Small Steps in a Good Direction: Mary Sue Duffy

Incrementally, Mary Sue Duffy's blood sugar kept inching higher and higher, until she decided she couldn't ignore the numbers anymore. "I couldn't accept the fact I had something like diabetes, but I finally decided the tests weren't lying and I had to do something," Duffy says.

Mary Sue Duffy

Mary Sue Duffy

Her official type 2 diabetes diagnosis came in January 2012, and her one-on-one sessions with the Diabetes and Nutrition Education Center at Mary Greeley Medical Center soon after. There, diabetes educator Sarah Haveman quizzed Duffy: What kinds of food was she eating? How much? What was her exercise level like?

The answers to those questions, Duffy knew, would portend change. "I worked at a hospital for 30 years, and when I retired in 2009 I knew I wasn't getting as much exercise," says Duffy, who formerly worked at Mary Greeley Medical Center. "I also wasn't watching what I was eating."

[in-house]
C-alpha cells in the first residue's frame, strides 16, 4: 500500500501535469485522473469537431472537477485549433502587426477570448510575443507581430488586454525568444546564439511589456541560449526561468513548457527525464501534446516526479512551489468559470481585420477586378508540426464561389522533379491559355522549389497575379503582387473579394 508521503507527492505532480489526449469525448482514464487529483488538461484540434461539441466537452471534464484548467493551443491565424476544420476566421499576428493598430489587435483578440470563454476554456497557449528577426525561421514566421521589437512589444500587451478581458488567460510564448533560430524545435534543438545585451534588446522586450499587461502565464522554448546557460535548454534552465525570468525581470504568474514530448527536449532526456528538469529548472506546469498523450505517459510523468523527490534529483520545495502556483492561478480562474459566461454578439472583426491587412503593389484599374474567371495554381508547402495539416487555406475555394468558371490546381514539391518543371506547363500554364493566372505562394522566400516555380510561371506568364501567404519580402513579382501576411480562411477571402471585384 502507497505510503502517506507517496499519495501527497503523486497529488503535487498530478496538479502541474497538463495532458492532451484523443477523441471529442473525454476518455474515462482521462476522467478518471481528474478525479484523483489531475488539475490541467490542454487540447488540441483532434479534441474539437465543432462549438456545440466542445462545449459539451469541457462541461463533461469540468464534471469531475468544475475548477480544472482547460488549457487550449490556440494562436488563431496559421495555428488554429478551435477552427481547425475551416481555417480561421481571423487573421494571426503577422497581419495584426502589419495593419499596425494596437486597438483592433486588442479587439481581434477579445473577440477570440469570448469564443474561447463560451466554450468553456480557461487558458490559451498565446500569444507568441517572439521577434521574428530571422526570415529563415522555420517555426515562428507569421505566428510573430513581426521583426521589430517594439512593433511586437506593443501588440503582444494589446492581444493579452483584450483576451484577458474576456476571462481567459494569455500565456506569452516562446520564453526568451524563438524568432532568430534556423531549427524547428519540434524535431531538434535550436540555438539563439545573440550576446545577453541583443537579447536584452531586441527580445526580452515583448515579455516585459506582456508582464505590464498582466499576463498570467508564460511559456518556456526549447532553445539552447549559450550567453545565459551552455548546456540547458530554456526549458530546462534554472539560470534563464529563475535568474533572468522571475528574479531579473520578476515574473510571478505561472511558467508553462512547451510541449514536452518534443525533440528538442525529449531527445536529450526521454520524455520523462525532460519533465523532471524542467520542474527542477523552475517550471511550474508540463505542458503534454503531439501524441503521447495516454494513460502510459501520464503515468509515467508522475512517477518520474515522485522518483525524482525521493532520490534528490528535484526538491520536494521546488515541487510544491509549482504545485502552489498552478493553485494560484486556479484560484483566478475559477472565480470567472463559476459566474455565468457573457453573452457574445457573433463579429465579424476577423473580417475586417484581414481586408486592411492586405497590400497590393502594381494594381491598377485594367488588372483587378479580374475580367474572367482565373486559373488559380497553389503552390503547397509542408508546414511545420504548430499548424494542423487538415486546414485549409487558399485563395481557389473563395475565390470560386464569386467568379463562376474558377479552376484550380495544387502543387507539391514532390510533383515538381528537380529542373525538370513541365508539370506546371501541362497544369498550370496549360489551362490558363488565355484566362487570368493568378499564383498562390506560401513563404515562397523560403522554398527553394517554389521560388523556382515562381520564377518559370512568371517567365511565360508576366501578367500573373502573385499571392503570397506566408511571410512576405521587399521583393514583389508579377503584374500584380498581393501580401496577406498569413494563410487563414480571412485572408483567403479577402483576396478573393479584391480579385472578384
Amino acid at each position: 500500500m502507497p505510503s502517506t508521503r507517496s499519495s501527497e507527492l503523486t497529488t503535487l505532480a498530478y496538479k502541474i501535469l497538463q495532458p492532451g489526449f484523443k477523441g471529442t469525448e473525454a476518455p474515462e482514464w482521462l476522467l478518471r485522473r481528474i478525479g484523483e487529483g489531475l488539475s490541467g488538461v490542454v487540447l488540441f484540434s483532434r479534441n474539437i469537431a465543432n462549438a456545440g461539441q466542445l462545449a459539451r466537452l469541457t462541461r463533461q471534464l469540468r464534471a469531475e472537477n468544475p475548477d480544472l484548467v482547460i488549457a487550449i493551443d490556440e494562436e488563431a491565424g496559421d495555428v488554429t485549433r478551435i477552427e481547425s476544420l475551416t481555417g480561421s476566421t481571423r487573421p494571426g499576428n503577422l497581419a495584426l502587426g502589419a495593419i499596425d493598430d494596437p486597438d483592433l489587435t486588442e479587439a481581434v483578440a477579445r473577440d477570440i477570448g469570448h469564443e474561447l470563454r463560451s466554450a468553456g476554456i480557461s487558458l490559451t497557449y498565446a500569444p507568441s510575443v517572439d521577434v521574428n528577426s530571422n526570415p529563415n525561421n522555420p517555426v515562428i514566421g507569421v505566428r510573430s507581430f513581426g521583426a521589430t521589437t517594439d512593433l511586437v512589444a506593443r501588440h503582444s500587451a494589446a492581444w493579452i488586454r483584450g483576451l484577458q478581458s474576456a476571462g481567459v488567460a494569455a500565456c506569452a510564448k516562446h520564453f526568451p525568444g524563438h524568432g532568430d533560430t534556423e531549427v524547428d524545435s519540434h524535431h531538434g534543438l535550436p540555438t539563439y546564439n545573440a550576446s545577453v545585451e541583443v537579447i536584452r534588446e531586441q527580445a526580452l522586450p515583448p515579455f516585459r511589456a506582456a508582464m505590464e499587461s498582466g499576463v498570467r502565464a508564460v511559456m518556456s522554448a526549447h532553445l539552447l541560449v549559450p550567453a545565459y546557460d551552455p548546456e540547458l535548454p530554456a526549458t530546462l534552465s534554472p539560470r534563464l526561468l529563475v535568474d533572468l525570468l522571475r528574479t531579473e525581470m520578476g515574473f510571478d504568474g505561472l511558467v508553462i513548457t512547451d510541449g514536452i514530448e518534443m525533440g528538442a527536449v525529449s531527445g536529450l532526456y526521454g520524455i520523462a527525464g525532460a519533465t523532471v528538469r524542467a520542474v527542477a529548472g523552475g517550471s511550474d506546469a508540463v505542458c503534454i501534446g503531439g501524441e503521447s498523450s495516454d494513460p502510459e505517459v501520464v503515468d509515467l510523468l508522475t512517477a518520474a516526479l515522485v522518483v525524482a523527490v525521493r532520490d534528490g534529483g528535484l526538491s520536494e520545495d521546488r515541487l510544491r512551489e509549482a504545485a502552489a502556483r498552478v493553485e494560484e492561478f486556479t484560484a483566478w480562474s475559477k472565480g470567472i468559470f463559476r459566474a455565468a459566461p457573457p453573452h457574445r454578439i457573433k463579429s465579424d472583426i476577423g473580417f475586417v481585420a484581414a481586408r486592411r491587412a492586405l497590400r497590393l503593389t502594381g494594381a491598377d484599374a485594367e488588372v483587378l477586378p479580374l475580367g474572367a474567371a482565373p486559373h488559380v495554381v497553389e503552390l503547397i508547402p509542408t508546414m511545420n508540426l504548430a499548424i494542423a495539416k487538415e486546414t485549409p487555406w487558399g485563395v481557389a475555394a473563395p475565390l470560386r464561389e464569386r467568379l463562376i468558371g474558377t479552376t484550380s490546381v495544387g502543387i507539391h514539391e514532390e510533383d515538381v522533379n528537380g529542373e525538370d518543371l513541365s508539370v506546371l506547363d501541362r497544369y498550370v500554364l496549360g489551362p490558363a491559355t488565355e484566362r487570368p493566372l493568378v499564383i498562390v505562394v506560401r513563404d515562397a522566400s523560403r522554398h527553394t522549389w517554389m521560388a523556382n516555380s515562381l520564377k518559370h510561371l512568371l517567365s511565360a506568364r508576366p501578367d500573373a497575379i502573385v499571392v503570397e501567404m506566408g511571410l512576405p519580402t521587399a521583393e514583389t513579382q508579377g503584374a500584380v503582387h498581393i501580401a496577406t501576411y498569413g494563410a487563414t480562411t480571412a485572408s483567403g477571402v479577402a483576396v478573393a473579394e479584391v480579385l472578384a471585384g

But Duffy threw herself into Haveman's recommended changes. She learned portion control, balanced eating, and the value of lean meats, fish and vegetables. Haveman encouraged Duffy to join a gym or walk. She chose walking. And in just 10 months, she had lost well over 100 pounds. She walks two hours a day and has incorporated fruits and vegetables into her regular diet. She still has weight to lose, but has lowered her cholesterol.

Most important, though, Duffy proved something to herself: She could maintain lifestyle changes to battle type 2 diabetes, lose weight and keep the disease from causing further problems. "If you are diagnosed with this, you have to make changes," she says. "This was a life-changer for me."

Just in case she has a bad day, Duffy has a very visible reminder in her kitchen: a cookie jar half full, unopened since she began her journey. "Early on, I kept thinking I would like some, but I would remind myself that I have diabetes and I wanted to get it under control, so I'd make a conscious choice to grab fruit or go for a walk or do something else," she says. "There will be times when I'll be losing weight and then I'll stop, but I have to work through that. I have to talk to myself and keep going."

Diabetes & Nutrition Education Center

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